We hear a lot about what is called the “Cancel Culture” and wokeism, especially from those on the political right who see these forces as threatening our civilization with its law and order. I’ve seen many on the right such as Tucker Carlson or Sean Hannity bemoan this destructive trend but without offering a good explanation why this is happening or what can be done to stop it. For explanations of the ideas behind these forces of deconstruction I recommend Stephen Hicks’ book Explaining Postmodernism: Skepticism and Socialism from Rousseau to Foucault and Cynical Theories: How Activist Scholarship Made Everything about Race, Gender, and Identity―and Why This Harms Everybody by Helen Pluckrose and James Lindsay.
I would now add Marcuse-Anon: Cult of the Pseudo-Intellectual, an insightful essay by Matt Taibbi, who writes for Rolling Stone and wrote books such as Hate Inc.: Why Today’s Media Makes Us Despise One Another. Taibbi comes from a journalist background and is politically on the left. However, I’d say he is closer to being a traditional liberal than a progressive one. His essay builds a case for explaining a lot of what is happening stems from Herbert Marcuse, a Marxist philosopher. My blog post won’t be able to do justice to Taibbi’s article, so I won’t try to summarize his argument or key points here. Instead, I’ll share some key quotes that stood out.
Here are selected quotes from different parts of the essay.
Most Americans have never heard of him — he died in 1979 — but his ideas today are ubiquitous as Edison’s lightbulbs. He gave us everything from “Silence Equals Violence” to “Too Much Democracy” to the “Crisis of Misinformation” to In Defense of Looting to the 1619 Project and Antiracist Baby, and from the grave has cheered countless recent news stories, from the firing of Mandalorian actress Gina Corano to the erasure of raw footage of the Capitol riot from YouTube.He was the real-world embodiment of Orwell’s utopian linguists who were impatient to rid the world of all those annoying words for shades of difference. Once you have a lock on “good,” why bother litigating degrees of its opposite? Bad is bad. He thought in binary pairs, and freely conflated concepts like inadequacy, misgovernment, and indifference with cruelty, repression, persecution, and terror, a habit of mind that’s inspired a generation of catastrophizing neurotics who genuinely don’t know the difference between disagreement and an attempt on their lives.We saw it in health officials who went from condemning anti-lockdown protests to, a week or two later, declaring that racism — not on their radar prior to the murder of George Floyd — was a “lethal public health issue” superseding the pandemic. We saw it with Alexandria Ocasio-Cortez applying the transitive property of whatever nineteen times over to make Ted Cruz’s decision to refuse certification of the Electoral College mean he was “trying to murder me” and “almost had me murdered.” Same with the New York Times employees who declared their lives were thrust in peril by soon-to-be-fired editor James Bennet’s decision to run an editorial by Senator Tom Cotton.Summing up, this is a theory of an intellectual elite forced to seize absolute power on behalf of racial minorities, the disabled, and other oppressed groups, while canceling free speech and civil rights for all others, and especially for the corrupted mass of working-class people, who are no friends of the revolution but actually ignorant conservatives obstructing the road to “pacification and liberation.” Does this sound familiar?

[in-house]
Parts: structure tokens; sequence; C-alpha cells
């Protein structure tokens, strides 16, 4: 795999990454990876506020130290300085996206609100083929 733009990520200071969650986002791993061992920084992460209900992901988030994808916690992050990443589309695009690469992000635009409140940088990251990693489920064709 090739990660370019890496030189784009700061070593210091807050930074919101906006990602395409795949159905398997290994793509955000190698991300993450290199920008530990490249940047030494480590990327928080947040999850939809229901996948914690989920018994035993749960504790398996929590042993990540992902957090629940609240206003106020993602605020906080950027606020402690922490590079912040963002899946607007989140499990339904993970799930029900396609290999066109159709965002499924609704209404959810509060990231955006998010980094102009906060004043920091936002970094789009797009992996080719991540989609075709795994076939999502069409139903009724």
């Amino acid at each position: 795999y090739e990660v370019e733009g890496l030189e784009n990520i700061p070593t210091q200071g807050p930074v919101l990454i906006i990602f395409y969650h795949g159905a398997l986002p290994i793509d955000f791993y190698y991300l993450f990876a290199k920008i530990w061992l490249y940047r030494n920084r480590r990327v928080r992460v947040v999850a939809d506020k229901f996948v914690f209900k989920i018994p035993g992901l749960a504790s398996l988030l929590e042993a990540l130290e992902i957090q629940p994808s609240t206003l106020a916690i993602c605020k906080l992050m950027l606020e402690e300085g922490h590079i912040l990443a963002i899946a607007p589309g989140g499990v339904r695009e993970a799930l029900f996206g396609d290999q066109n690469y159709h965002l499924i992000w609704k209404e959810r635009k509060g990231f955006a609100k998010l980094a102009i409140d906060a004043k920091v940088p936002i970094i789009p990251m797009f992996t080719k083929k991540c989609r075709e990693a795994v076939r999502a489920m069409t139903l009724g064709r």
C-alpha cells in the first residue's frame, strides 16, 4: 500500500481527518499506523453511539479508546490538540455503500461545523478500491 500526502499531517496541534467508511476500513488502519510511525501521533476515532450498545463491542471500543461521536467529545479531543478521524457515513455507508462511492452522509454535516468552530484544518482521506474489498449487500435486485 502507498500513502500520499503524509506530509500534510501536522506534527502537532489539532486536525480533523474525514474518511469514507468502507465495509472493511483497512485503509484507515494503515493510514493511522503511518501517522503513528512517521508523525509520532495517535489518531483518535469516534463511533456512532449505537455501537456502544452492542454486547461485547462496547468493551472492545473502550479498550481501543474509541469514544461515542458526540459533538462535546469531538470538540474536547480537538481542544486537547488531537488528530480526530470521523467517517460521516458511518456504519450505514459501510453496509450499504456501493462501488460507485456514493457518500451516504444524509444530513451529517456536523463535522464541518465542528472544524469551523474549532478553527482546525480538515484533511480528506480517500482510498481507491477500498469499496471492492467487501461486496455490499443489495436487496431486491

It does indeed sound all too familiar!
I find Taibbi’s respect for facts and objectivity refreshing so I always look forward to his commentary and analysis, even when I disagree with him. These disagreements give me the chance to test my beliefs.